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MOH: Pacific Assault delayed again

Needs more polish, apparently - one aspect of which is a new one-button squad control system. Details inside.

Dark blue icons of video game controllers on a light blue background
Image credit: Eurogamer

Electronic Arts has decided to further delay PC first-person shooter Medal of Honor: Pacific Assault according to a carefully worded statement on the game's official website, which also mentions a new feature called Combat Squad Control. Pacific Assault is now expected to ship in November, having previously been expected in Europe a month earlier.

"EA has listened to the feedback of critics and consumers who have played an early build of Medal of Honor: Pacific Assault; their high expectations encouraged us to add some extra time to the development schedule in order to add new features and an extra coat of polish to the game," the statement read.

"Medal of Honor fans will benefit from some exciting additions. For the first time in the history of the series, players will be able to control their squad in the heat of battle, enjoying greater tactical manoeuvring through a new feature called Combat Squad Control."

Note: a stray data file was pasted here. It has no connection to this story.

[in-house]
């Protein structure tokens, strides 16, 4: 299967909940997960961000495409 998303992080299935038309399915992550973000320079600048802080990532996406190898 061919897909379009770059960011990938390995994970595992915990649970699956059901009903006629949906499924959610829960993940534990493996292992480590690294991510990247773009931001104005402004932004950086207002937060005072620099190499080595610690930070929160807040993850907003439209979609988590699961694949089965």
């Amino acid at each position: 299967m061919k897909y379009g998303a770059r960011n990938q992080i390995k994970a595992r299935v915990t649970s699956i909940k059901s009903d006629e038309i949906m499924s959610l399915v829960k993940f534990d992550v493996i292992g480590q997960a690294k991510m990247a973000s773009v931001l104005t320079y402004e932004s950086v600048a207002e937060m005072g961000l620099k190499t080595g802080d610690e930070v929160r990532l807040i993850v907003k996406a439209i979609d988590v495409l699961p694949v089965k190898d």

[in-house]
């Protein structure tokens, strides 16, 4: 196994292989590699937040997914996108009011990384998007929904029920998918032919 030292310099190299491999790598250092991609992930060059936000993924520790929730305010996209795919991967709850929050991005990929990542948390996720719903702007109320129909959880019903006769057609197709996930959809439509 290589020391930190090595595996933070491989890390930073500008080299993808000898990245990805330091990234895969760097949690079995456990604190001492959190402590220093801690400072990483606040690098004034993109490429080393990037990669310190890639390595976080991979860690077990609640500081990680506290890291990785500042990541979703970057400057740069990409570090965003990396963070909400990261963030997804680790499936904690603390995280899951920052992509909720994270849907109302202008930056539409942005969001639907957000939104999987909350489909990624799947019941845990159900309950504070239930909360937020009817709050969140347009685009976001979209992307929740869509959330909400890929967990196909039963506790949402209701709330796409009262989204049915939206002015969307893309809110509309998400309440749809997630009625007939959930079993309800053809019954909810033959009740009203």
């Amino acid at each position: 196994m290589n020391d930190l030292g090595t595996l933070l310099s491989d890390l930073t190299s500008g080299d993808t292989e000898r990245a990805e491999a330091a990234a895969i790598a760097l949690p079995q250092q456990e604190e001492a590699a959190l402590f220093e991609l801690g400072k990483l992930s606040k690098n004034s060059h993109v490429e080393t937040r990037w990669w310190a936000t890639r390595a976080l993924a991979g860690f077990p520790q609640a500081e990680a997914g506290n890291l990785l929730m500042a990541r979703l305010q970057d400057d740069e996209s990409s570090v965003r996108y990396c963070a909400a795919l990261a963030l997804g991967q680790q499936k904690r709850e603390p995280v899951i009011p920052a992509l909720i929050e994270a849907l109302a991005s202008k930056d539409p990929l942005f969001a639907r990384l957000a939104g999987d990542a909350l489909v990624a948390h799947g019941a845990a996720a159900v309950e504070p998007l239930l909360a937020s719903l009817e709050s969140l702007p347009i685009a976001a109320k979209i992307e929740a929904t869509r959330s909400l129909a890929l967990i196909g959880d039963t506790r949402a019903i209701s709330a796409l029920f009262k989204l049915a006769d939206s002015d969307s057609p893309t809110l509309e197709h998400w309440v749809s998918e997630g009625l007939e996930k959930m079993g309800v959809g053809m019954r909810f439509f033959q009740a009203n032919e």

"With Combat Squad Control, gamers under siege can bark orders on the fly, using only a single keystroke to order squad-mates to 'Advance!', 'Fall Back!', 'Give Suppression Fire!' or 'Assemble!' We believe that adding this new feature and giving the game more time for polish will pay out. It will help us build on the integrity of one of the greatest franchises in gaming."

If Combat Squad Control sounds familiar, then perhaps you've been watching videos of Gearbox Software's World War II shooter Brothers In Arms, which boasts a similar one-button squad control scheme. You can see how Pacific Assault was shaping up at EA's recent Hot Summer Nights event - and download a video of the game in action - by heading here.

Pacific Assault had originally been due out in early 2004, but at the time EA decided to hold the game back (along with The Sims 2) in order to make sure it was as good as it could be. CFO Warren Jenson said in January it was "on the cusp of being finished," adding "It's really about polishing the product."

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